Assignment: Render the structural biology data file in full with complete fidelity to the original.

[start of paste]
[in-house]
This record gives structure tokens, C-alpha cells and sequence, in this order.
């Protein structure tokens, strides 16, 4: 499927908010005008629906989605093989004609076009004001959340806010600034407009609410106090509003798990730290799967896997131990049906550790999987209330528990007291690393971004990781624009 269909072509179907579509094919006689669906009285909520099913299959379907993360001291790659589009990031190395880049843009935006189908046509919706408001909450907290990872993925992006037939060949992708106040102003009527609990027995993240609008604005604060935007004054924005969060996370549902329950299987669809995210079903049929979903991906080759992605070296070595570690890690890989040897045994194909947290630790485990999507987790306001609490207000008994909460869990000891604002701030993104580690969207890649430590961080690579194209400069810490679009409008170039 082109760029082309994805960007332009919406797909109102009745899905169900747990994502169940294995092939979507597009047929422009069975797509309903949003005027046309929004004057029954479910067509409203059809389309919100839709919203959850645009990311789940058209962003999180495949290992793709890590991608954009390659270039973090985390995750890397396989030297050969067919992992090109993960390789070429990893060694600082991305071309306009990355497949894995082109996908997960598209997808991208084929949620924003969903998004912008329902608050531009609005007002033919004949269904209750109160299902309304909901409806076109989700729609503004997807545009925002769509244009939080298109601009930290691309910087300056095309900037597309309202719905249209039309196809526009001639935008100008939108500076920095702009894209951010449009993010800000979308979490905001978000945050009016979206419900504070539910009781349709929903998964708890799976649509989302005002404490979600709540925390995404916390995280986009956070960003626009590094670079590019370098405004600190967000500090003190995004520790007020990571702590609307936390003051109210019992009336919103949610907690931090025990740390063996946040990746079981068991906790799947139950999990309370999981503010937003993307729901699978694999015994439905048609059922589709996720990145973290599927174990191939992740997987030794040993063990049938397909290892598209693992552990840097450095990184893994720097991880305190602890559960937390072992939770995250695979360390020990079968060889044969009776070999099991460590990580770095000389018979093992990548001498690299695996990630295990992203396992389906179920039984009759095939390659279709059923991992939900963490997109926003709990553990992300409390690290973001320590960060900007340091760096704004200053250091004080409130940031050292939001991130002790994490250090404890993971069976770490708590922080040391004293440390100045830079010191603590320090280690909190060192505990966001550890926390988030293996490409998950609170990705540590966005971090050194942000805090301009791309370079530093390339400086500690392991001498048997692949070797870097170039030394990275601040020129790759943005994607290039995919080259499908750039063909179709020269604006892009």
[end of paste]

[in-house]
This record gives structure tokens, C-alpha cells and sequence, in this order.
């Protein structure tokens, strides 16, 4: 499927908010005008629906989605093989004609076009004001959340806010600034407009609410106090509003798990730290799967896997131990049906550790999987209330528990007291690393971004990781624009 269909072509179907579509094919006689669906009285909520099913299959379907993360001291790659589009990031190395880049843009935006189908046509919706408001909450907290990872993925992006037939060949992708106040102003009527609990027995993240609008604005604060935007004054924005969060996370549902329950299987669809995210079903049929979903991906080759992605070296070595570690890690890989040897045994194909947290630790485990999507987790306001609490207000008994909460869990000891604002701030993104580690969207890649430590961080690579194209400069810490679009409008170039 082109760029082309994805960007332009919406797909109102009745899905169900747990994502169940294995092939979507597009047929422009069975797509309903949003005027046309929004004057029954479910067509409203059809389309919100839709919203959850645009990311789940058209962003999180495949290992793709890590991608954009390659270039973090985390995750890397396989030297050969067919992992090109993960390789070429990893060694600082991305071309306009990355497949894995082109996908997960598209997808991208084929949620924003969903998004912008329902608050531009609005007002033919004949269904209750109160299902309304909901409806076109989700729609503004997807545009925002769509244009939080298109601009930290691309910087300056095309900037597309309202719905249209039309196809526009001639935008100008939108500076920095702009894209951010449009993010800000979308979490905001978000945050009016979206419900504070539910009781349709929903998964708890799976649509989302005002404490979600709540925390995404916390995280986009956070960003626009590094670079590019370098405004600190967000500090003190995004520790007020990571702590609307936390003051109210019992009336919103949610907690931090025990740390063996946040990746079981068991906790799947139950999990309370999981503010937003993307729901699978694999015994439905048609059922589709996720990145973290599927174990191939992740997987030794040993063990049938397909290892598209693992552990840097450095990184893994720097991880305190602890559960937390072992939770995250695979360390020990079968060889044969009776070999099991460590990580770095000389018979093992990548001498690299695996990630295990992203396992389906179920039984009759095939390659279709059923991992939900963490997109926003709990553990992300409390690290973001320590960060900007340091760096704004200053250091004080409130940031050292939001991130002790994490250090404890993971069976770490708590922080040391004293440390100045830079010191603590320090280690909190060192505990966001550890926390988030293996490409998950609170990705540590966005971090050194942000805090301009791309370079530093390339400086500690392991001498048997692949070797870097170039030394990275601040020129790759943005994607290039995919080259499908750039063909179709020269604006892009």